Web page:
The myth of the indispensable hero Tee Keat

The PKFZ issue has been bandied about by certain people as the reason Ong Tee Keat should remain the MCA president and transport minister. These people seem to think that if Tee Keat is not holding these positions the probe into the multi-billion ringgit PKFZ scandal will grind to a stop.

By Thomas Lee

Such thinking is simply simplistic and utterly illogical, especially when many of those arguing in support of Tee Keat are supposed to be educated and intelligent people, some of them being leaders in political parties and non-governmental organisations.

Such people should know and understand that the PKFZ buck does not stop at the desk of Tee Keat but at the table of the Umno boss and Prime Minister, Najib Razak. The ultimate decision on what to do with the PKFZ issue is not in the hands of Tee Keat but that of Najib. It doesn’t matter who the transport minister is as it is the prime minister who will finally call the shots and make the decision. The transport minister is merely his executive officer for carrying out his will and decision.

Another argument in support of Tee Keat is that he is supposedly one who can stand up to Umno and be able to make demands from the Umno-controlled government to serve the Chinese community which the MCA claims to represent in the government.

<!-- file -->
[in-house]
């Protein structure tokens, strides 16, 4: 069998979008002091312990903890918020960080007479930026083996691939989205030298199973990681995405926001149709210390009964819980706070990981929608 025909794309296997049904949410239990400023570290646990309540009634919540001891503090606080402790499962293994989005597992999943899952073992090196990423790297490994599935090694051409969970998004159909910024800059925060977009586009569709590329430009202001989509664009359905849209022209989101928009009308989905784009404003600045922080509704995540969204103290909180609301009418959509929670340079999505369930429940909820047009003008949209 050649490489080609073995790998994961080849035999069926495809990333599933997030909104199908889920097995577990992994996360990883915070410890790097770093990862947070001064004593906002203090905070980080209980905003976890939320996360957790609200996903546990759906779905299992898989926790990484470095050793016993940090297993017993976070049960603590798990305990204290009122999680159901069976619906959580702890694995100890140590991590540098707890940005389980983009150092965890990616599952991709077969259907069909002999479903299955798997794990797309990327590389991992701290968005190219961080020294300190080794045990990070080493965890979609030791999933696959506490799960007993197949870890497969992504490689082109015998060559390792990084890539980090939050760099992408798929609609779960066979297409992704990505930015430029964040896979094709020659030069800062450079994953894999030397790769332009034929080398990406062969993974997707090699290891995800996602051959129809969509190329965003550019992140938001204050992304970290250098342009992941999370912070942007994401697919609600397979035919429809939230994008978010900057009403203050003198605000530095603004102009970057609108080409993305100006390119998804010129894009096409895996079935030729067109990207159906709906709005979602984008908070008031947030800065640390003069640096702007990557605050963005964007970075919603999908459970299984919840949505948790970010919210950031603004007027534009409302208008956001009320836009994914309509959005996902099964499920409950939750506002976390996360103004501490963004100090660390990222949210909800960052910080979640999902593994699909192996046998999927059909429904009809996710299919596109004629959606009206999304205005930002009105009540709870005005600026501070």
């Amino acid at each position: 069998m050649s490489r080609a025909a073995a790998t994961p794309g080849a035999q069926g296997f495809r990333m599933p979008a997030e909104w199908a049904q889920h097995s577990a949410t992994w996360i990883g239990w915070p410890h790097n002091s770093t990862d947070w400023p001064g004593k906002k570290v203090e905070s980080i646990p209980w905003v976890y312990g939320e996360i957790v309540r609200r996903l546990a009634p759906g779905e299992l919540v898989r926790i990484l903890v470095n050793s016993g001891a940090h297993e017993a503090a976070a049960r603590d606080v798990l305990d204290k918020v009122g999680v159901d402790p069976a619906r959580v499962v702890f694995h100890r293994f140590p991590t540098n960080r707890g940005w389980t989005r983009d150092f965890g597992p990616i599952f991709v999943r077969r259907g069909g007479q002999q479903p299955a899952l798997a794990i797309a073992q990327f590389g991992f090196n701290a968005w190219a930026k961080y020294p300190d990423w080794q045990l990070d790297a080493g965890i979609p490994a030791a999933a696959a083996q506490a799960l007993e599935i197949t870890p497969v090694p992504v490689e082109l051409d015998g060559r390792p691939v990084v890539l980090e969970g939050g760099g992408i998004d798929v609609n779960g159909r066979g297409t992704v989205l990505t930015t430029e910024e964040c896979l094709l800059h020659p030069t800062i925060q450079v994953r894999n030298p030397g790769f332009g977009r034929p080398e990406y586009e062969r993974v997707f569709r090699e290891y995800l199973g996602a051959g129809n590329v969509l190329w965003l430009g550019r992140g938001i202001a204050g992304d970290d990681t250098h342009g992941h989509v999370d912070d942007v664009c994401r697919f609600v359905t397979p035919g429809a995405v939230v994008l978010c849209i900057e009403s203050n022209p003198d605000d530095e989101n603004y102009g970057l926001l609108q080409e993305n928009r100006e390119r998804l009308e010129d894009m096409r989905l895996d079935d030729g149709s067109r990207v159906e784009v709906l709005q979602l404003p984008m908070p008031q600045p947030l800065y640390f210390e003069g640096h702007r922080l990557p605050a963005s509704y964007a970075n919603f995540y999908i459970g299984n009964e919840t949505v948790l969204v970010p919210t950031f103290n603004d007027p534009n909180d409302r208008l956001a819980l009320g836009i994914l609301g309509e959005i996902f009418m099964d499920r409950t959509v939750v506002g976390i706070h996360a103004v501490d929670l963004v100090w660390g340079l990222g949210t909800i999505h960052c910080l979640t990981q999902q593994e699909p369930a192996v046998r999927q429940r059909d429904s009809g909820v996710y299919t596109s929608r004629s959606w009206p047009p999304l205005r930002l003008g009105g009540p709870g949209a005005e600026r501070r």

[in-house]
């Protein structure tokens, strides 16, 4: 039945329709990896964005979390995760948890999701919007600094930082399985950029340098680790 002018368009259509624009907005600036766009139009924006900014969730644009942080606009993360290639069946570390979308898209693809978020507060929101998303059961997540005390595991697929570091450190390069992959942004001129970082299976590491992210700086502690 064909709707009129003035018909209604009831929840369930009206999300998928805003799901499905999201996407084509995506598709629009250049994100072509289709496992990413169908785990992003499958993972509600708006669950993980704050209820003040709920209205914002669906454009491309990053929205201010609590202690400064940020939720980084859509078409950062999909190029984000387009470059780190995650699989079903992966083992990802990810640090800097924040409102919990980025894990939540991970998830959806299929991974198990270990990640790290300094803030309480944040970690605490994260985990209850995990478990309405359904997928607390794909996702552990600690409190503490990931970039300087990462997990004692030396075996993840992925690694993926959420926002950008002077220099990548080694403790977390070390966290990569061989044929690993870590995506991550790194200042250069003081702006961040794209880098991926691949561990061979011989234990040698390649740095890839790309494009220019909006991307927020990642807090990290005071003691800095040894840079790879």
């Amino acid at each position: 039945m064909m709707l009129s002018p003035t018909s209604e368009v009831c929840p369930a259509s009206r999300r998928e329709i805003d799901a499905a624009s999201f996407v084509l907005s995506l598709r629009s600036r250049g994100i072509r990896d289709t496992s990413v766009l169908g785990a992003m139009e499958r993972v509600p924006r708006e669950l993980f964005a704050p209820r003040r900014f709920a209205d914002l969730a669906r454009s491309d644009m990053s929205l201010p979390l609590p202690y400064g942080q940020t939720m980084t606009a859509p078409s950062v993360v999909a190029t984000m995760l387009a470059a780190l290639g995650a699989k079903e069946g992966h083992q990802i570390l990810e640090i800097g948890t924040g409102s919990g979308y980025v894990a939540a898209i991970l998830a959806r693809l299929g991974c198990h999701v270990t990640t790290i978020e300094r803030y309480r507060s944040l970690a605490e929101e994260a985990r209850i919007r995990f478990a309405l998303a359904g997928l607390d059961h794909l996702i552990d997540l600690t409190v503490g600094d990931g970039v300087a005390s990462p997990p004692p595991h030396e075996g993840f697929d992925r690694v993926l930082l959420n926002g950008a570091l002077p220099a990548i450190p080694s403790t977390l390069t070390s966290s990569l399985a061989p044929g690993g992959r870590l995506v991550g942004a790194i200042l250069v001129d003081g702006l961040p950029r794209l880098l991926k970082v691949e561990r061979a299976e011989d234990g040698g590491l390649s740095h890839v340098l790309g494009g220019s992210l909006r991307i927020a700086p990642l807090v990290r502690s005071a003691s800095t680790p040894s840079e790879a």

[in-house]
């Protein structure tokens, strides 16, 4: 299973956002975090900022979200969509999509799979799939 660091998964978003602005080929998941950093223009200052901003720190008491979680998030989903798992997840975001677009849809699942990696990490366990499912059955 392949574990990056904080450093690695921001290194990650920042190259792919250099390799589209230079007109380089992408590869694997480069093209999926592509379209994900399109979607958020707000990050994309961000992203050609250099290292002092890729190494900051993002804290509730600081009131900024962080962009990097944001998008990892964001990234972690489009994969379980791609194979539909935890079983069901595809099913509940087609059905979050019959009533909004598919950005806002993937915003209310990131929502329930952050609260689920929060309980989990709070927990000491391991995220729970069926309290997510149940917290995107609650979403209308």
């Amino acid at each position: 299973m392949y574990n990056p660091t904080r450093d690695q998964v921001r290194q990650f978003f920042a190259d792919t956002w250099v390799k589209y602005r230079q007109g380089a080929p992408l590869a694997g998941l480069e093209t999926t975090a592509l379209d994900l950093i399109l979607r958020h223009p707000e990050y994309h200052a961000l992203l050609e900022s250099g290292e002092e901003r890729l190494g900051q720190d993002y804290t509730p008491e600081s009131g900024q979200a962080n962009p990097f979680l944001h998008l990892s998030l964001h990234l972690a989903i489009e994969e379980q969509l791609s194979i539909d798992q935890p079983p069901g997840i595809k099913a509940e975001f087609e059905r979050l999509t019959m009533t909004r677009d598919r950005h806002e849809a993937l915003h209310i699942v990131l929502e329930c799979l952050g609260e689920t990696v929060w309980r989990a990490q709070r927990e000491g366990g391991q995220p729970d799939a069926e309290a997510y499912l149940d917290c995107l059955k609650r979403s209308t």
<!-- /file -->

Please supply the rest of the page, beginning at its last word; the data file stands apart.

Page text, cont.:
Such a fanciful fantasy is believed only by the gullible and moronic. Anyone with even some semblance of political insight and maturity will know and realise that almost all the concessions won for the people are the result of massive inroads made by the opposition parties like the DAP. The overwhelming support the people gave to the opposition parties during the general elections has forced the Umno-controlled Barisan Nasional coalition federal government to concede to the demands of the people. It is not that Tee Keat and the MCA, or for that matter, Koh Tsu Koon and Gerakan, or S. Samy Vellu and the MIC, that has been successful in their bargaining for these concessions.

So the myth of the indispensable hero Tee Keat being the saviour of the MCA and the Chinese community is just that — a myth. And it is not a good and justifiable reason to insist on having him remain at the helm despite losing a vote of no-confidence against him by the MCA grassroots leaders.

The contention that Tee Keat could only be removed as the party president by a two-third majority of the general assembly delegates is certainly legally valid but morally void as he had, prior to the no-confidence vote, vowed that he would step down if he were to lose by a simple majority. The failure to honour his public pledge has resulted in him losing his credibility and integrity for which he would have a difficult time to redeem. No wonder he is reluctant to hold fresh party elections now as he will certainly be thrown out by the party delegates.

On the issue of fresh party elections, I believe that Tee Keat and many central committee members are not willing to take the risk and put their necks on the chopping board. This is in view of the most likely scenario of many so-called written-off party leaders that will take the opportunity to stage a comeback by contesting for key positions. People like Ong Ka Chuan, Fong Chan Onn, Donald Lim, Tan Chai Hoe and even Teng Chu Pei are no political lightweights within the MCA; and fresh party elections in the midst of a choatic struggle will afford them the chance to be resurrected into the party leadership hierachy.